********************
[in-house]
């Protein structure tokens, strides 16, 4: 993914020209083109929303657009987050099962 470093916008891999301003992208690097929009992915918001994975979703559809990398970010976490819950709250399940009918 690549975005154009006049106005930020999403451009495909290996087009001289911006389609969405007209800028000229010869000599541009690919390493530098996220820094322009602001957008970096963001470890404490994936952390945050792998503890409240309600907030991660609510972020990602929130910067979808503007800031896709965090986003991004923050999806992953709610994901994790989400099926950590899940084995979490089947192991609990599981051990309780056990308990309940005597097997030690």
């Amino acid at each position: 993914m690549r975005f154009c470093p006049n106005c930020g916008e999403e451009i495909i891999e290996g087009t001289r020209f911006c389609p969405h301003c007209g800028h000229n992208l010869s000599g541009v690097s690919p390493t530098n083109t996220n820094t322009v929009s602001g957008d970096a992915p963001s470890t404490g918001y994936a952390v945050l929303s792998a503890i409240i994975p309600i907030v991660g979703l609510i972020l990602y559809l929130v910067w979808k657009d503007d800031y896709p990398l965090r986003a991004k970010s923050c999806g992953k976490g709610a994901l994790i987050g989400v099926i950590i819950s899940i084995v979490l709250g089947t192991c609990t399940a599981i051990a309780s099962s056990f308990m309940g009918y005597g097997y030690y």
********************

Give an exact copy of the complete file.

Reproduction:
[in-house]
């Protein structure tokens, strides 16, 4: 993914020209083109929303657009987050099962 470093916008891999301003992208690097929009992915918001994975979703559809990398970010976490819950709250399940009918 690549975005154009006049106005930020999403451009495909290996087009001289911006389609969405007209800028000229010869000599541009690919390493530098996220820094322009602001957008970096963001470890404490994936952390945050792998503890409240309600907030991660609510972020990602929130910067979808503007800031896709965090986003991004923050999806992953709610994901994790989400099926950590899940084995979490089947192991609990599981051990309780056990308990309940005597097997030690």
């Amino acid at each position: 993914m690549r975005f154009c470093p006049n106005c930020g916008e999403e451009i495909i891999e290996g087009t001289r020209f911006c389609p969405h301003c007209g800028h000229n992208l010869s000599g541009v690097s690919p390493t530098n083109t996220n820094t322009v929009s602001g957008d970096a992915p963001s470890t404490g918001y994936a952390v945050l929303s792998a503890i409240i994975p309600i907030v991660g979703l609510i972020l990602y559809l929130v910067w979808k657009d503007d800031y896709p990398l965090r986003a991004k970010s923050c999806g992953k976490g709610a994901l994790i987050g989400v099926i950590i819950s899940i084995v979490l709250g089947t192991c609990t399940a599981i051990a309780s099962s056990f308990m309940g009918y005597g097997y030690y």